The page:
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Dawlish Fair

Rating: 2.9
Over the hill and over the dale,
And over the bourn to Dawlish--
Where gingerbread wives have a scanty sale
And gingerbread nuts are smallish.
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Rantipole Betty she ran down a hill
And kicked up her petticoats fairly;
Says I I'll be Jack if you will be Gill--
So she sat on the grass debonairly.
Here's somebody coming, here's somebody coming!
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COMMENTS
Subhas Chandra Chakra 28 September 2017
So without any fuss any hawing and humming She lay on the grass debonairly. A debonair life, well described.
0 1 Reply
* Sunprincess * 15 March 2014
O who wouldn't hie to Dawlish fair, O who wouldn't stop in a Meadow, O who would not rumple the daisies there And make the wild fern for a bed do!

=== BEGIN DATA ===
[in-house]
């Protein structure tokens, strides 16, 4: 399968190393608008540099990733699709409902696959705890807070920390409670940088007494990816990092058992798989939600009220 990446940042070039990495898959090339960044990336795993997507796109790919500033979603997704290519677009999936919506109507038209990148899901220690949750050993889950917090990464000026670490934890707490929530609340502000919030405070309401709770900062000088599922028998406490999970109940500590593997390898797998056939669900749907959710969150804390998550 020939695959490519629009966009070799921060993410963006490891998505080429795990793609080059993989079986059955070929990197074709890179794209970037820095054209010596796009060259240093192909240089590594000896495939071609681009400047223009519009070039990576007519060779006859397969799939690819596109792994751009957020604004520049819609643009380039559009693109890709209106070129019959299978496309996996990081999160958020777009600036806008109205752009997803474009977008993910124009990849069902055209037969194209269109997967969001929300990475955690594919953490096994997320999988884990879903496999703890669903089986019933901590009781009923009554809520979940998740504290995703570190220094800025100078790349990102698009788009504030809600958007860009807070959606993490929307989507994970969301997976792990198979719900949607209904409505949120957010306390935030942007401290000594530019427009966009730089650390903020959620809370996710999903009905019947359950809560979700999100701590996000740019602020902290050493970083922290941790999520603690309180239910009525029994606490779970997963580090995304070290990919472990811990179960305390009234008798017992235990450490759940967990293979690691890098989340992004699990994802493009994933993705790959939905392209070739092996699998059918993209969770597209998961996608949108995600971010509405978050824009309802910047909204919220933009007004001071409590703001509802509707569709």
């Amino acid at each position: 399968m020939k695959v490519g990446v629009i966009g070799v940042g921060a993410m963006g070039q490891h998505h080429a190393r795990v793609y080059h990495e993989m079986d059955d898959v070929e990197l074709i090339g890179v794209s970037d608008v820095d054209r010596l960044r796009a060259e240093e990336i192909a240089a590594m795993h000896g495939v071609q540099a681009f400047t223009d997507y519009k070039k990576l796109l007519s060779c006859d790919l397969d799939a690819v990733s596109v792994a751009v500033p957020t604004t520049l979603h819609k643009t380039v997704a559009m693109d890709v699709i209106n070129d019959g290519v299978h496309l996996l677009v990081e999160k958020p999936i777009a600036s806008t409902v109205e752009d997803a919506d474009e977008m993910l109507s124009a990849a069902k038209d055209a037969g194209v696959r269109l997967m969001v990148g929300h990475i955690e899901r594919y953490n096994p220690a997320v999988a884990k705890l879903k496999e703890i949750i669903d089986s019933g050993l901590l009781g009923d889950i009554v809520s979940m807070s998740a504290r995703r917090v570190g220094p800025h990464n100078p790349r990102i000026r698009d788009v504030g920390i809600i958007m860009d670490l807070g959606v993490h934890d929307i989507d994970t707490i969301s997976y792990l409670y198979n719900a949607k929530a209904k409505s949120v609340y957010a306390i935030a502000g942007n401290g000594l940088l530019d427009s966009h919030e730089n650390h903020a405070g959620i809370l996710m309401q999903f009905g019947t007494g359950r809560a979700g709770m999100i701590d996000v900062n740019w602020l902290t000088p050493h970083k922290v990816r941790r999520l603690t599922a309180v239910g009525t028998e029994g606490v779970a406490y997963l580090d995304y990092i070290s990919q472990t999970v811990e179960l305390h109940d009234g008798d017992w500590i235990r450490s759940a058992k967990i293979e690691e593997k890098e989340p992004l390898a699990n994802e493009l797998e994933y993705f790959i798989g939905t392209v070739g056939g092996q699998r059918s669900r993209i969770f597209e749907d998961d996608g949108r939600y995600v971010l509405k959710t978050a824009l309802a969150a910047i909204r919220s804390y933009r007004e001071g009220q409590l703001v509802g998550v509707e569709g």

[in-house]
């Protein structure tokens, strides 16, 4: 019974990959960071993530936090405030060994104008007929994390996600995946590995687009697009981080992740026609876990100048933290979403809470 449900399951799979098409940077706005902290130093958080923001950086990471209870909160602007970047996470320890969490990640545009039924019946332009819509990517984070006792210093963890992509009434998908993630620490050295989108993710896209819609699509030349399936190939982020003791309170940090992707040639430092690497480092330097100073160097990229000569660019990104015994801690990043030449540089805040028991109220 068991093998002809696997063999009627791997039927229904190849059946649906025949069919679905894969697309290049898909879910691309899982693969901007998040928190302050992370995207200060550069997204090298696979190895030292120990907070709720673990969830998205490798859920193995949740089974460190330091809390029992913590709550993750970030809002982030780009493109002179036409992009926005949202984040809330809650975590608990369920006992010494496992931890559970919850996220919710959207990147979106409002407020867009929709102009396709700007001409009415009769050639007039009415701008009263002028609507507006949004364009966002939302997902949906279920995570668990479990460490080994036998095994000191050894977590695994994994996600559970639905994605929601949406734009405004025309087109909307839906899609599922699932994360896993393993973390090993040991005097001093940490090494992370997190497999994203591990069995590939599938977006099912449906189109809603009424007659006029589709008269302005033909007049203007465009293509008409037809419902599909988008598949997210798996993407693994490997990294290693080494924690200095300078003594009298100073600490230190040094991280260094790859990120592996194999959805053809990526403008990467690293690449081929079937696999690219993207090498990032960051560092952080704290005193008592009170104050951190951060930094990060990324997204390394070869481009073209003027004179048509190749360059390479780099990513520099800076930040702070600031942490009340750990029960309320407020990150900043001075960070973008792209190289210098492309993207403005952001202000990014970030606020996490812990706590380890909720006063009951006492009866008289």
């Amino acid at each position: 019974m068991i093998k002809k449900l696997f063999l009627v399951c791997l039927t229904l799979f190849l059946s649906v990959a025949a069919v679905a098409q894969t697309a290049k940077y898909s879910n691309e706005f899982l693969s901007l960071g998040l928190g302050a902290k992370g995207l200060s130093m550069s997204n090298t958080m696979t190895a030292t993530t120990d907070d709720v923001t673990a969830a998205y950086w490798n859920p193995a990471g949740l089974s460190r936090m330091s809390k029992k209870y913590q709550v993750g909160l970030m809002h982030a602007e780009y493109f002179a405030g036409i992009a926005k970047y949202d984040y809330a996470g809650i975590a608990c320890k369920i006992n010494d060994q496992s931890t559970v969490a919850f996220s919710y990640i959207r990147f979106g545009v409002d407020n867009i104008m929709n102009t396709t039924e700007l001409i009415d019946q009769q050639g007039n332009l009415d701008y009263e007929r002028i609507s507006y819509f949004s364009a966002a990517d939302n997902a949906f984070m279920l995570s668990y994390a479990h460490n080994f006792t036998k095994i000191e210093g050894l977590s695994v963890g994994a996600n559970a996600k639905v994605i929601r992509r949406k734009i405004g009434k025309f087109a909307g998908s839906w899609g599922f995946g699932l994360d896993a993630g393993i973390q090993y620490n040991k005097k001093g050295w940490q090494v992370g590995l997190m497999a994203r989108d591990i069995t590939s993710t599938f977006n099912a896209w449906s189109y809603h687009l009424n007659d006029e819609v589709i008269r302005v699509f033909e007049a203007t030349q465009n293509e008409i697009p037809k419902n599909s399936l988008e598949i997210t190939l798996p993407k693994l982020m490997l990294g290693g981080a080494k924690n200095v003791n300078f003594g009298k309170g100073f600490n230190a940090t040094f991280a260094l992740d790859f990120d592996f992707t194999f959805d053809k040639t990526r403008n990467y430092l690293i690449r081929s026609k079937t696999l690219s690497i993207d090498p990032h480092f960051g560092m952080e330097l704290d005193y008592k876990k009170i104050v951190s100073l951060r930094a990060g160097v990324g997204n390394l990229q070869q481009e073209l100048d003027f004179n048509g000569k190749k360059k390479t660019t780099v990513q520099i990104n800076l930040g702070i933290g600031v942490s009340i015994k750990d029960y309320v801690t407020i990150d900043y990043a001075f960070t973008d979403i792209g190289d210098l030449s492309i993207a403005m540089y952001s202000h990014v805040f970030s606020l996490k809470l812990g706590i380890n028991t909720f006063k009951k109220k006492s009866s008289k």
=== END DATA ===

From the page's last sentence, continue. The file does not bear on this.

2 1 Reply
Ian Fraser 15 July 2010
It may come as a surprise to those who know Keat's poetry mainly from the great Odes and Sonnets that he was also capable of writing in this extremely rustic manner. It's a mark of a great writer that he is capable of not taking himself too seriously and is even capable on occasion of self parody.
7 2 Reply

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